Thursday, December 8, 2022

Illegal Detention: Court orders police to pay suspect N1 million

The police had…claimed that they were still investigating the case and feared his release from detention would negatively affect their investigation.

• December 7, 2021
High court, IGP
A composite of Court symbol and IGP used to illustrate the story

The Kogi Division of the Federal High Court has ordered the police to pay N1 million in damages to a suspect for breach of his fundamental rights.

Justice Sunday Bassay-Onu gave the order while delivering judgment in the case filed by Daniel Atabor through his counsel, O.E. Amoke.

Mr Atabor was arrested on September 25 by the police ‘A’ division in Lokoja for purchasing a stolen motorcycle and kept in Kabba Custodian centre without bail or being charged.

Mr Bassay-Onu described the continuous detention of Atabor as a “breach of his fundamental rights” having flouted Section IV of the Police Act, which stipulates that a suspect should not be detained beyond a day or two days from the time of the arrest.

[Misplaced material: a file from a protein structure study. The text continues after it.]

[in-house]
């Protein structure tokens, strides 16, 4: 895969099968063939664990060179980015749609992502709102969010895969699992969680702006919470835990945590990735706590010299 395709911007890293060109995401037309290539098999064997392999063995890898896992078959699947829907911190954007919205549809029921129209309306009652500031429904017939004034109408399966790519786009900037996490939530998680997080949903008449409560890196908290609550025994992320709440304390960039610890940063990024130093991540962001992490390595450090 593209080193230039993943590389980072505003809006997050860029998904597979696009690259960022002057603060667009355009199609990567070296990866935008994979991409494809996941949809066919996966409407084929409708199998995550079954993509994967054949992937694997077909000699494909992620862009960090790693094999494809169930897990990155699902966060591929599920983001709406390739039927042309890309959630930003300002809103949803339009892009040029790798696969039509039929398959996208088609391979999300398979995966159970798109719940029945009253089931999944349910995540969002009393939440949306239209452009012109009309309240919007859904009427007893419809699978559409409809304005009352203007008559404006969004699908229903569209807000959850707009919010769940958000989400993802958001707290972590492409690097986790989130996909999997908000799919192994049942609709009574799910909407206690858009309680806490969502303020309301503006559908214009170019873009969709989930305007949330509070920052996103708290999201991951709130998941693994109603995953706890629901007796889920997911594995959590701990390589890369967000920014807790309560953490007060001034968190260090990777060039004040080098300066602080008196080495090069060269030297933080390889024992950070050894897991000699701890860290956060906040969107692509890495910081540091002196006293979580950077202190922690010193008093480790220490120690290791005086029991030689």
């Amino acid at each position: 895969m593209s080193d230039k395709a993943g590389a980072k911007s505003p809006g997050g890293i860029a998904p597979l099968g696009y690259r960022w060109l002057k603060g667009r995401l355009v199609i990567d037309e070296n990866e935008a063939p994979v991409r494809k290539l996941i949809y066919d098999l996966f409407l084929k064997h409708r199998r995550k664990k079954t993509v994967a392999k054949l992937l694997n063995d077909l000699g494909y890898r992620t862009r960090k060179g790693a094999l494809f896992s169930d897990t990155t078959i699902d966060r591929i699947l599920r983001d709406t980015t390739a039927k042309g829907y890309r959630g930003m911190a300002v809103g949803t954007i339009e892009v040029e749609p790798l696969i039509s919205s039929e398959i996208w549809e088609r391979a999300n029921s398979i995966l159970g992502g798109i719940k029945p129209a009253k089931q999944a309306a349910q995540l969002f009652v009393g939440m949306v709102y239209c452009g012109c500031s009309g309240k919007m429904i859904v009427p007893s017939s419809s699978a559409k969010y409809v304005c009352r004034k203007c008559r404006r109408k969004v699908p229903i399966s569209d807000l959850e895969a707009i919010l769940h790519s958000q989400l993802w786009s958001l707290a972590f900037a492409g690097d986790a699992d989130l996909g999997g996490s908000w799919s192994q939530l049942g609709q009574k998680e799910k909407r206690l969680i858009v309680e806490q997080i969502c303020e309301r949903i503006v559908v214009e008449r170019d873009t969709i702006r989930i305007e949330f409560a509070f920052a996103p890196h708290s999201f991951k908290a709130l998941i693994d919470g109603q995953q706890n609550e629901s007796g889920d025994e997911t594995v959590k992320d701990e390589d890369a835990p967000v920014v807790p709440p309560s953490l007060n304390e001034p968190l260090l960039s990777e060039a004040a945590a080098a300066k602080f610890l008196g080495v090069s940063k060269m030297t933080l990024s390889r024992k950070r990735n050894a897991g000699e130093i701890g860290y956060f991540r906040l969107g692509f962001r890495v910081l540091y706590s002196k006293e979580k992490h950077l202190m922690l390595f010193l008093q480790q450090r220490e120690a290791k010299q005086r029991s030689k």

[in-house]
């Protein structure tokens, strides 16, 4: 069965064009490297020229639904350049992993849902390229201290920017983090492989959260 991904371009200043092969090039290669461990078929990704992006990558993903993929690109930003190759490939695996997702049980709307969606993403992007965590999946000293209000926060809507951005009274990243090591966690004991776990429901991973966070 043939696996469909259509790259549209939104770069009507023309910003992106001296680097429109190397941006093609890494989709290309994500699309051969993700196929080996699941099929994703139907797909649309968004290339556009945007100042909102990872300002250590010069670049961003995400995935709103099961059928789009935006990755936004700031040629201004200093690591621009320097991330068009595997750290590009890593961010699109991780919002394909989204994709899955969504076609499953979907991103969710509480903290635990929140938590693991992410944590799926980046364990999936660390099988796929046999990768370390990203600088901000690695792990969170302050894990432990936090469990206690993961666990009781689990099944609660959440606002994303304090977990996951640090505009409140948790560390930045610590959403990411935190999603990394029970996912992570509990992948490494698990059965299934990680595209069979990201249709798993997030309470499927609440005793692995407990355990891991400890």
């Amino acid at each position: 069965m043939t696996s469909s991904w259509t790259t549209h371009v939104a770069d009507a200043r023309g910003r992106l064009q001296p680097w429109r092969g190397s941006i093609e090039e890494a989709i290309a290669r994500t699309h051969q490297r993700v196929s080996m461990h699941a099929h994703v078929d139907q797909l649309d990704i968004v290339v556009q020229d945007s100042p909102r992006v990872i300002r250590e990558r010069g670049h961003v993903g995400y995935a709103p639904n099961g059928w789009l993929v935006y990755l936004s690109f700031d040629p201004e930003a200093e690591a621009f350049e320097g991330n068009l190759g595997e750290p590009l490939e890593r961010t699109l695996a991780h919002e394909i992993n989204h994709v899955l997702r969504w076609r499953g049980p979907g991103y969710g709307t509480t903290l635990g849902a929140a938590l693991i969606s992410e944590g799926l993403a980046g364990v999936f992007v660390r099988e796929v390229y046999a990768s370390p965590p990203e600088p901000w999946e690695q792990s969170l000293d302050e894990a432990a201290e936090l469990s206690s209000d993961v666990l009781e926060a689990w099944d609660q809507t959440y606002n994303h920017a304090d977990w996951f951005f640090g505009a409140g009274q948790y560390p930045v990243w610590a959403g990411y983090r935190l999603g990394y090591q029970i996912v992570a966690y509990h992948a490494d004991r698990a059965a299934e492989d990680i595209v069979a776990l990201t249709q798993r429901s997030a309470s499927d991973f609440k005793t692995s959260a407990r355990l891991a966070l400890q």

“For keeping the applicant beyond the stipulated time frame within the Police Act amounts to a breach of his fundamental rights as enshrined in sections 34, 35(1)(3)(4)(5)(6), 37 and 41(1)(2) of the 1999 Constitution (as Amended) and Articles 2, 4, 5 and 12(1) of the African Charter of human and people’s rights (rectification and enforcement) Act (Cap 10) Laws of the Federation of Nigeria, consequently, N1 million is hereby awarded as damages to the applicant,” ruled the judge.

The judge added, “The respondent (police) is also hereby ordered to release the applicant (Atabor) on bail and charge before a law Court and publicly apologize to him (Atabor) in a national Newspaper forthwith.”

Mr Atabor had, through his counsel, prayed the court to declare his continuous detention by the police as illegal and a breach of his fundamental rights.

He also demanded N50 million in damages for the arrest and detention beyond the 48 hours stipulated by law.

Mr Atabor also asked for a public apology to be published in a national newspaper by the police over the breach of his fundamental rights.

But the police had, through its counsel, S.I. Ikutowa, claimed that they were still investigating the case and feared his release from detention would negatively affect their investigation. 


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